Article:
I reminisced a lot about when I had 75 miles to go on the CT and had a phone call with Casey on top of a mountain when I had service. I told him I was going to finish the last 75 miles in three days and he told me how proud of me he was that I had walked all that way and was now doing consecutive 25 mile days. I was crushing it as he knew I would.

Casey was such a big part of helping me complete the Colorado Trail that it was only fitting that my hike of the CDT would be a tribute to him – The Casey Darlow Trek. On the CDT, Casey was my Why. As stress fractures in my legs took me off trail for 6 weeks, I did everything in my power to get back on trail and spread his ashes in northern Colorado near Steamboat, the Wind River Range in Wyoming, & Glacier in Montana. Through my why, I found a way to battle through injuries and still walk over 1500 miles on the CDT. “Where there’s a will, there’s a way.” He’s my reason for getting back on trail to finish the hike this April despite my life being great back home now to the point that I do have a lot to come home to when I feel the urge to quit.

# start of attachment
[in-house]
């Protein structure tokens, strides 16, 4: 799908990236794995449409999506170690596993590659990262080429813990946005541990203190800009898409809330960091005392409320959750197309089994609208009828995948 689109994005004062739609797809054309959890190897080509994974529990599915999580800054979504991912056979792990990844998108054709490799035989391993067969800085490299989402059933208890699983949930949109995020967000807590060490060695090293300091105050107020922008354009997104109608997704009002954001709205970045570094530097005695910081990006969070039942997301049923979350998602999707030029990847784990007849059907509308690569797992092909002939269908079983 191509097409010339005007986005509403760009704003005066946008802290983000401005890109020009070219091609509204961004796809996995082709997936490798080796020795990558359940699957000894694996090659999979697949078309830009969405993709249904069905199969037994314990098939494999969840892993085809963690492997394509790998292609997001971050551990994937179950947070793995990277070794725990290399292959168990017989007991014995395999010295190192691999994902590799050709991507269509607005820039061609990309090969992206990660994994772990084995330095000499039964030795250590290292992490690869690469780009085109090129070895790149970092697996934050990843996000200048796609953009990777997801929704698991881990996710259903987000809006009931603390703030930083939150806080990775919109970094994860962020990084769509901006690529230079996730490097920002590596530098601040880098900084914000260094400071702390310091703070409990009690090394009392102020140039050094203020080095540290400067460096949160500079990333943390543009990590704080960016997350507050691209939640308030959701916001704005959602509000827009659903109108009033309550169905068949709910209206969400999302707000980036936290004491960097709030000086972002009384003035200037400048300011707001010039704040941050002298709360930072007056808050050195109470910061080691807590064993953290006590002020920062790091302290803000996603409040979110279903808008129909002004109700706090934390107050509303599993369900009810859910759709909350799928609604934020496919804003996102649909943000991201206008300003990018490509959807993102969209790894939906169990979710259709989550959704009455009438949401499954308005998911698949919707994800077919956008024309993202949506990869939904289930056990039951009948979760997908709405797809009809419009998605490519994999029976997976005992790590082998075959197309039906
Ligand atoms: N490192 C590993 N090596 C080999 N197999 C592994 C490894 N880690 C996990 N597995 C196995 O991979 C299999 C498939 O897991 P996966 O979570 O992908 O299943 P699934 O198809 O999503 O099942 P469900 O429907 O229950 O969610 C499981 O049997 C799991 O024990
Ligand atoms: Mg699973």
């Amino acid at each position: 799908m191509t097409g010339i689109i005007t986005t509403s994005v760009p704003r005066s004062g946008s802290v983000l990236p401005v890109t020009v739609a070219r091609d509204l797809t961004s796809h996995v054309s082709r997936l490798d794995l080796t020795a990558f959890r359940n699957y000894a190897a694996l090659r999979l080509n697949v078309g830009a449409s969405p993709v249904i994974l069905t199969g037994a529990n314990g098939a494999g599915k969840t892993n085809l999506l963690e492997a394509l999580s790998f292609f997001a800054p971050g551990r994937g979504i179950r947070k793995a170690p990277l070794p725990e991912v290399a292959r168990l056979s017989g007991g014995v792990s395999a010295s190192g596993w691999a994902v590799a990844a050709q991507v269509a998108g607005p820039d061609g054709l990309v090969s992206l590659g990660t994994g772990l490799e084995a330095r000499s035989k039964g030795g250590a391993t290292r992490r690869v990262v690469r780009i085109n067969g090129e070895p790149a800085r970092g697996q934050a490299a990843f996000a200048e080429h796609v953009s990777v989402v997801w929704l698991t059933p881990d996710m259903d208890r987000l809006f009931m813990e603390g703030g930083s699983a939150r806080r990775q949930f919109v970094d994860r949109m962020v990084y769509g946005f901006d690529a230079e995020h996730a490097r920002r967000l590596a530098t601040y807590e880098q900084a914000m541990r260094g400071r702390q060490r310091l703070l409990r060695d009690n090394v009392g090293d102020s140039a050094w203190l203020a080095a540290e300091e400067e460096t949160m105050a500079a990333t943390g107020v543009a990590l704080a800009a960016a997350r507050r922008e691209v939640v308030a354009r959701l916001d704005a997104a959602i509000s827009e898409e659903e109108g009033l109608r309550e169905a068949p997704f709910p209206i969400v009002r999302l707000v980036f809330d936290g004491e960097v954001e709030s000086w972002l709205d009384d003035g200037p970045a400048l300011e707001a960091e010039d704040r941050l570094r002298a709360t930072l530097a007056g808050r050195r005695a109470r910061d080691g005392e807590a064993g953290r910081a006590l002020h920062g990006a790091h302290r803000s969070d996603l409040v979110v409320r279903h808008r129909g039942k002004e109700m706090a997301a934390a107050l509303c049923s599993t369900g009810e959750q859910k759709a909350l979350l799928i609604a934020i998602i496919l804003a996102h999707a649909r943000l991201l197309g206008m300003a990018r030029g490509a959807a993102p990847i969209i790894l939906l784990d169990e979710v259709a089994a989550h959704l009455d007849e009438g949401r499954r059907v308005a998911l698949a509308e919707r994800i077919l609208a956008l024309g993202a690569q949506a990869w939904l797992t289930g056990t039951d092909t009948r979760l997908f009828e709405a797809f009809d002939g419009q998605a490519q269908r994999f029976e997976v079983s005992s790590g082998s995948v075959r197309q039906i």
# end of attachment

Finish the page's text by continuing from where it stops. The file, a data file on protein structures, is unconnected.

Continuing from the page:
My Why is the Casey Darlow Trek… it’s why I’ll keep going when I want to stop.

Whether your why is to do something big, connect with god, find yourself, be fully submerged in nature, restore your faith in humanity, escape the rat race of society, prove to yourself that you can, have the adventure of a lifetime, or simply walk over 2,000 miles from one postcard worthy location to the next, your why is the most important item you can carry in your pack.

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Comments 3

  • Barbara Clementi : Mar 16th

    I love your pictures that you post of all the beautiful sceneries that you have seen, but most of all, I love the tribute to Casey. What an honor. I k or he was like a brother to you and he’d be so proud of this tribute.

    Enjoy every step you take and sight you see. It’s am amazing opportunity that you are able to accomplish this.

    I can’t wait to continue to read you blog.